Normally, I like to share with you my latest favorite brewery, an interesting beer style or beer/food pairing ideas. That’s tons of fun. But have you ever wondered what, exactly, makes beer? Well get your paddle, grab your notebook and grow yourself a beer-d (see what I did there?), because I’m going to walk you through brewing beer.

In this edition of “Now Beer This,” I will go over a basic brewing process. Of course, this isn’t the only way to make beer, but it’s a pretty basic and traditional one. I’ll try not to murder you with pedantic brew speak, but I’m not going to try that hard because the words are so boss.

One way to think about beer is that it’s grain soup — soup flavored with hops and fermented by yeast. Sounds simple, but there’s a lot that goes into it. First, the grain! Most beers are made with malted barley. The malting process is where the grain is allowed to begin to germinate but then it’s cooked to freeze that process, which puts the sugars and the enzymes in the barley in the perfect state to be manipulated by the brewer. The base malt used by the brewer provides the sugars that will feed the yeast (more on that later) as well as some more complex sugars that aren’t eaten by the yeast and impart flavor. Special malts might be added to this mix to add further flavors and color. This is where dunkels get syrupy, stouts get roasty, and wheat beers get wheaty.

But what do you do with those grains? You mash them, that’s what. Mashing is the process of soaking the grains in hot liquor normally between 145 degrees and 155 degrees F. “Liquor” is what brewers call water in the brewing process because we like to sound special and mysterious — and we like to confuse people, which is maybe why we make alcohol. Higher mashing temps make for sweeter, less alcoholic beers, while lower mashing temps make for dryer/more alcoholic ones. The mashing process takes about one hour, give or take, depending on the style. After which you extract the extremely sweet liquid which is called “wort” but pronounced “wert” because, see above. You might recirculate that wort through the grain to clarify it, which makes your end product more likely to be clear. This recirculation is called the “vorlauf,” and now you have a new swear word to use as you like.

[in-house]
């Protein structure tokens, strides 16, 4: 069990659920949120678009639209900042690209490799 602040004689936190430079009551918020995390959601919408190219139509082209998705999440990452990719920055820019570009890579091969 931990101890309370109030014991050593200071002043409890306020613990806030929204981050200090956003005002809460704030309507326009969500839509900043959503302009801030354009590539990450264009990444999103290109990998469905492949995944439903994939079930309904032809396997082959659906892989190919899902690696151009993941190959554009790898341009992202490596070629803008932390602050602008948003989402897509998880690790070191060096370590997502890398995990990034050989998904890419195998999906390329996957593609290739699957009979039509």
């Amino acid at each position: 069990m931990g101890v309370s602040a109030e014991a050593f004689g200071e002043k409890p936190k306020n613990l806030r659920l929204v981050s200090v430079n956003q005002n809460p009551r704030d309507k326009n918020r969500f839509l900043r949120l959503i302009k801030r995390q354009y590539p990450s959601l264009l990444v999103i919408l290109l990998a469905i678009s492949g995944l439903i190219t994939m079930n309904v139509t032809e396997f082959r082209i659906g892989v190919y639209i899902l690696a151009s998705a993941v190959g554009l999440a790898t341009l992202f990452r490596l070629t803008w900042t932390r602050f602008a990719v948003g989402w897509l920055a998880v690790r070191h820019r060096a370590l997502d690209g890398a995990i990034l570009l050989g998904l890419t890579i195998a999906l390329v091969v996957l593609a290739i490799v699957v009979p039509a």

GOP Debate Drinking GameThe wort you’ve lovingly crafted now goes to your brew kettle, where you will boil it for an hour or so, once again depending on the style. During this boil is when you add hops. Why do we put weird little skunky, flower cones in our beer? There are two reasons: First, wort is super sweet, and without the bittering effect of hops, it wouldn’t be nearly as balanced and tasty. Second, hop oils also act as a preservative, which helps your beer to last longer. Depending on how strong your hops are and how bitter of a beer you want to make tells you when to add the hops. The earlier in the boil you add them, the more bitterness they’ll impart; the later you add them, the more aroma they’ll impart.

After the boil, you cool your wort to room temperature and then you pitch your yeast. It’s often said that brewers make wort, but yeast makes beer, and that’s 100% correct. In the process known as fermentation the yeast eats the sugars you’ve extracted from the grains and makes them into alcohol and also perhaps, depending on yeast and conditions, a lot of the beer’s flavor. Belgian beers wouldn’t be Belgian without the spicy bite of their yeast. Hefeweizens wouldn’t be right without their clovey/bubblegum scent. Conversely, Pilsners wouldn’t be right if you did notice any yeast effect, as that’s a hallmark of that style. Depending on your situation, you might also use the fermentation process to carbonate your beer, which is, as the great Yahoo Serious taught us, how we got bubbles in beer.

Barley, Hops, Water, Yeast. Thanks to the descendants of alchemists, these simple ingredients are transfigured into a tasty, heady beverage that so many people love. If this explanation of the brewing process didn’t put you to sleep, but instead made you more intrigued about the process, then you should look into homebrewing. I wrote an article on that back in October, so check that out. Find a club, or visit Fifth Season or Bull City Brew Supply for some encouragement.

Go getchoo some! Cheers!